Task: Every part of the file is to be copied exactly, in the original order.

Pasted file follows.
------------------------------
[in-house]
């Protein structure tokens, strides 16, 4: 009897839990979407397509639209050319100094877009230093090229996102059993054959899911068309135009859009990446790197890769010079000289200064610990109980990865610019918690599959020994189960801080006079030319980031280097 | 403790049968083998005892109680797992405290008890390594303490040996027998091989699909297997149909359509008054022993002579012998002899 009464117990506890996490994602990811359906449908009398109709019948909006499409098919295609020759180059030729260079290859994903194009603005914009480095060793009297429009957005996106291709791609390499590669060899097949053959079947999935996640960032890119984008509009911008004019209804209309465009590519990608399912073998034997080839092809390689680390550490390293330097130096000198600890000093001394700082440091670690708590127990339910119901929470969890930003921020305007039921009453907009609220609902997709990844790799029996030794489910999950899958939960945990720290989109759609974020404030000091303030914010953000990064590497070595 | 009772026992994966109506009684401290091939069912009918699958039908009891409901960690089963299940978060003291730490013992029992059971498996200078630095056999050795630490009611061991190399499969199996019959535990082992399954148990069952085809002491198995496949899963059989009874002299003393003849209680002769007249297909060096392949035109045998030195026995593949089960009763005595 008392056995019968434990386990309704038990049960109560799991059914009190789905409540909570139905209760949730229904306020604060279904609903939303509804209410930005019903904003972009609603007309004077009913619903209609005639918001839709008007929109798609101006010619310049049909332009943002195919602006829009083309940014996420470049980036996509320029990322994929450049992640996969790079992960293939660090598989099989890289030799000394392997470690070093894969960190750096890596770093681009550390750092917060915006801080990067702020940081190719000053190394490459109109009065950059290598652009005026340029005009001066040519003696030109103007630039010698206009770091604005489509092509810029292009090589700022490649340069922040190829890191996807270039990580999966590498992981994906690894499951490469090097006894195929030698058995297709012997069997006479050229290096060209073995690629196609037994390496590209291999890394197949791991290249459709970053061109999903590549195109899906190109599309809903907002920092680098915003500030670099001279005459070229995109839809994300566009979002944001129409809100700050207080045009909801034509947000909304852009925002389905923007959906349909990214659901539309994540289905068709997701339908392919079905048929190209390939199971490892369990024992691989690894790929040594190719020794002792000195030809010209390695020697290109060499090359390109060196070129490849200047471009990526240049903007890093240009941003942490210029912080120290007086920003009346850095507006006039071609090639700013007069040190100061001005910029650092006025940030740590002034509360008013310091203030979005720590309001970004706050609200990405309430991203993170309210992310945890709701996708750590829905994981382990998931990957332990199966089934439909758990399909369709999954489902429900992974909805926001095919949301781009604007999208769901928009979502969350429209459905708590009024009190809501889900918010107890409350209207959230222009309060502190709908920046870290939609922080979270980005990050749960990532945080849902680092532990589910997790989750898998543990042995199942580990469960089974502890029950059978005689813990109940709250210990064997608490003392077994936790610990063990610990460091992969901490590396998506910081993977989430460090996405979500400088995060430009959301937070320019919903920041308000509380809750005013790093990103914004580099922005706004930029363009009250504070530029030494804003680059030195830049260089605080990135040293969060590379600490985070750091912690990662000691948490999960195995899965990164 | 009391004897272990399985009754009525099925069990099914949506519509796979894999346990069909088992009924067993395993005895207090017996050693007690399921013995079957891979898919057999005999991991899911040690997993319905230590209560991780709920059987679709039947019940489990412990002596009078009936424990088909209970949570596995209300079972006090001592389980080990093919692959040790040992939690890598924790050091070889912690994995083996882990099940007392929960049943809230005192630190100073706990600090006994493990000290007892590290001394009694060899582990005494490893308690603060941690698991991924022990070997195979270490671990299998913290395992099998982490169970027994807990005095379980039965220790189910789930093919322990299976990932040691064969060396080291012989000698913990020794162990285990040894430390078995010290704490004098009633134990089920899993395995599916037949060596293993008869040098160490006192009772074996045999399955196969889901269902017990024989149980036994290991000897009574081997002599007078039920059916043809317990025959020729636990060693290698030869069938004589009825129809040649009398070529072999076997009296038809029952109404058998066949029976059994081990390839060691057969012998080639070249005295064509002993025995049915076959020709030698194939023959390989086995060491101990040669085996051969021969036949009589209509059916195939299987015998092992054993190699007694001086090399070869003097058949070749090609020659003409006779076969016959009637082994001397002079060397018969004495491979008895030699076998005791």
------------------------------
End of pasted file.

[in-house]
């Protein structure tokens, strides 16, 4: 009897839990979407397509639209050319100094877009230093090229996102059993054959899911068309135009859009990446790197890769010079000289200064610990109980990865610019918690599959020994189960801080006079030319980031280097 | 403790049968083998005892109680797992405290008890390594303490040996027998091989699909297997149909359509008054022993002579012998002899 009464117990506890996490994602990811359906449908009398109709019948909006499409098919295609020759180059030729260079290859994903194009603005914009480095060793009297429009957005996106291709791609390499590669060899097949053959079947999935996640960032890119984008509009911008004019209804209309465009590519990608399912073998034997080839092809390689680390550490390293330097130096000198600890000093001394700082440091670690708590127990339910119901929470969890930003921020305007039921009453907009609220609902997709990844790799029996030794489910999950899958939960945990720290989109759609974020404030000091303030914010953000990064590497070595 | 009772026992994966109506009684401290091939069912009918699958039908009891409901960690089963299940978060003291730490013992029992059971498996200078630095056999050795630490009611061991190399499969199996019959535990082992399954148990069952085809002491198995496949899963059989009874002299003393003849209680002769007249297909060096392949035109045998030195026995593949089960009763005595 008392056995019968434990386990309704038990049960109560799991059914009190789905409540909570139905209760949730229904306020604060279904609903939303509804209410930005019903904003972009609603007309004077009913619903209609005639918001839709008007929109798609101006010619310049049909332009943002195919602006829009083309940014996420470049980036996509320029990322994929450049992640996969790079992960293939660090598989099989890289030799000394392997470690070093894969960190750096890596770093681009550390750092917060915006801080990067702020940081190719000053190394490459109109009065950059290598652009005026340029005009001066040519003696030109103007630039010698206009770091604005489509092509810029292009090589700022490649340069922040190829890191996807270039990580999966590498992981994906690894499951490469090097006894195929030698058995297709012997069997006479050229290096060209073995690629196609037994390496590209291999890394197949791991290249459709970053061109999903590549195109899906190109599309809903907002920092680098915003500030670099001279005459070229995109839809994300566009979002944001129409809100700050207080045009909801034509947000909304852009925002389905923007959906349909990214659901539309994540289905068709997701339908392919079905048929190209390939199971490892369990024992691989690894790929040594190719020794002792000195030809010209390695020697290109060499090359390109060196070129490849200047471009990526240049903007890093240009941003942490210029912080120290007086920003009346850095507006006039071609090639700013007069040190100061001005910029650092006025940030740590002034509360008013310091203030979005720590309001970004706050609200990405309430991203993170309210992310945890709701996708750590829905994981382990998931990957332990199966089934439909758990399909369709999954489902429900992974909805926001095919949301781009604007999208769901928009979502969350429209459905708590009024009190809501889900918010107890409350209207959230222009309060502190709908920046870290939609922080979270980005990050749960990532945080849902680092532990589910997790989750898998543990042995199942580990469960089974502890029950059978005689813990109940709250210990064997608490003392077994936790610990063990610990460091992969901490590396998506910081993977989430460090996405979500400088995060430009959301937070320019919903920041308000509380809750005013790093990103914004580099922005706004930029363009009250504070530029030494804003680059030195830049260089605080990135040293969060590379600490985070750091912690990662000691948490999960195995899965990164 | 009391004897272990399985009754009525099925069990099914949506519509796979894999346990069909088992009924067993395993005895207090017996050693007690399921013995079957891979898919057999005999991991899911040690997993319905230590209560991780709920059987679709039947019940489990412990002596009078009936424990088909209970949570596995209300079972006090001592389980080990093919692959040790040992939690890598924790050091070889912690994995083996882990099940007392929960049943809230005192630190100073706990600090006994493990000290007892590290001394009694060899582990005494490893308690603060941690698991991924022990070997195979270490671990299998913290395992099998982490169970027994807990005095379980039965220790189910789930093919322990299976990932040691064969060396080291012989000698913990020794162990285990040894430390078995010290704490004098009633134990089920899993395995599916037949060596293993008869040098160490006192009772074996045999399955196969889901269902017990024989149980036994290991000897009574081997002599007078039920059916043809317990025959020729636990060693290698030869069938004589009825129809040649009398070529072999076997009296038809029952109404058998066949029976059994081990390839060691057969012998080639070249005295064509002993025995049915076959020709030698194939023959390989086995060491101990040669085996051969021969036949009589209509059916195939299987015998092992054993190699007694001086090399070869003097058949070749090609020659003409006779076969016959009637082994001397002079060397018969004495491979008895030699076998005791």